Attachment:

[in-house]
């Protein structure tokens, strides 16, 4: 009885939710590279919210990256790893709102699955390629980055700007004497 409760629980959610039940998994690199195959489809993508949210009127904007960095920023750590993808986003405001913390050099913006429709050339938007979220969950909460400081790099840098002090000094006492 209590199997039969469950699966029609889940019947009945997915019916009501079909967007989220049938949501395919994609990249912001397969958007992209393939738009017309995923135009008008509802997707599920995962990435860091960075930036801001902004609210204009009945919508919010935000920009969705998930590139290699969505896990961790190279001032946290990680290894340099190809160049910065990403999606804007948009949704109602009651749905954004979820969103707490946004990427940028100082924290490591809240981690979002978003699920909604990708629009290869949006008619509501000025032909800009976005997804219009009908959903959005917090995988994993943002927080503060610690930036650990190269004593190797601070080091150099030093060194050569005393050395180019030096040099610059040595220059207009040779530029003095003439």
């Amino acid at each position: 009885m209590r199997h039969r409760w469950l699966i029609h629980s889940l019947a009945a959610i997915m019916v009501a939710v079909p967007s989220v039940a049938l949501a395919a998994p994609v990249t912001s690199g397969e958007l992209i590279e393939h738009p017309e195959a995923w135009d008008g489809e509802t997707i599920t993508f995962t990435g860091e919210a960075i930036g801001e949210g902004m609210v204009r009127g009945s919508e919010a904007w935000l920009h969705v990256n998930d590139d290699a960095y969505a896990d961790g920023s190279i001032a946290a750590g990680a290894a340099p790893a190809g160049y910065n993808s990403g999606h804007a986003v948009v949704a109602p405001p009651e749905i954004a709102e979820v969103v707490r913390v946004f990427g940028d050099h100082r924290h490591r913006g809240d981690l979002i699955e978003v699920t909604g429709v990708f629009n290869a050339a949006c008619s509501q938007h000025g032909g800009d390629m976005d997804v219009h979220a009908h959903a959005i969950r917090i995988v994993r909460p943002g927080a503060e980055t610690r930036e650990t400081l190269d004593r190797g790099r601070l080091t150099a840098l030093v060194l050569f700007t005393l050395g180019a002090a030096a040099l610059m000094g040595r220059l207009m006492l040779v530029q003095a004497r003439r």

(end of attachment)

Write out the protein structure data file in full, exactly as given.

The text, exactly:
[in-house]
């Protein structure tokens, strides 16, 4: 009885939710590279919210990256790893709102699955390629980055700007004497 409760629980959610039940998994690199195959489809993508949210009127904007960095920023750590993808986003405001913390050099913006429709050339938007979220969950909460400081790099840098002090000094006492 209590199997039969469950699966029609889940019947009945997915019916009501079909967007989220049938949501395919994609990249912001397969958007992209393939738009017309995923135009008008509802997707599920995962990435860091960075930036801001902004609210204009009945919508919010935000920009969705998930590139290699969505896990961790190279001032946290990680290894340099190809160049910065990403999606804007948009949704109602009651749905954004979820969103707490946004990427940028100082924290490591809240981690979002978003699920909604990708629009290869949006008619509501000025032909800009976005997804219009009908959903959005917090995988994993943002927080503060610690930036650990190269004593190797601070080091150099030093060194050569005393050395180019030096040099610059040595220059207009040779530029003095003439």
């Amino acid at each position: 009885m209590r199997h039969r409760w469950l699966i029609h629980s889940l019947a009945a959610i997915m019916v009501a939710v079909p967007s989220v039940a049938l949501a395919a998994p994609v990249t912001s690199g397969e958007l992209i590279e393939h738009p017309e195959a995923w135009d008008g489809e509802t997707i599920t993508f995962t990435g860091e919210a960075i930036g801001e949210g902004m609210v204009r009127g009945s919508e919010a904007w935000l920009h969705v990256n998930d590139d290699a960095y969505a896990d961790g920023s190279i001032a946290a750590g990680a290894a340099p790893a190809g160049y910065n993808s990403g999606h804007a986003v948009v949704a109602p405001p009651e749905i954004a709102e979820v969103v707490r913390v946004f990427g940028d050099h100082r924290h490591r913006g809240d981690l979002i699955e978003v699920t909604g429709v990708f629009n290869a050339a949006c008619s509501q938007h000025g032909g800009d390629m976005d997804v219009h979220a009908h959903a959005i969950r917090i995988v994993r909460p943002g927080a503060e980055t610690r930036e650990t400081l190269d004593r190797g790099r601070l080091t150099a840098l030093v060194l050569f700007t005393l050395g180019a002090a030096a040099l610059m000094g040595r220059l207009m006492l040779v530029q003095a004497r003439r």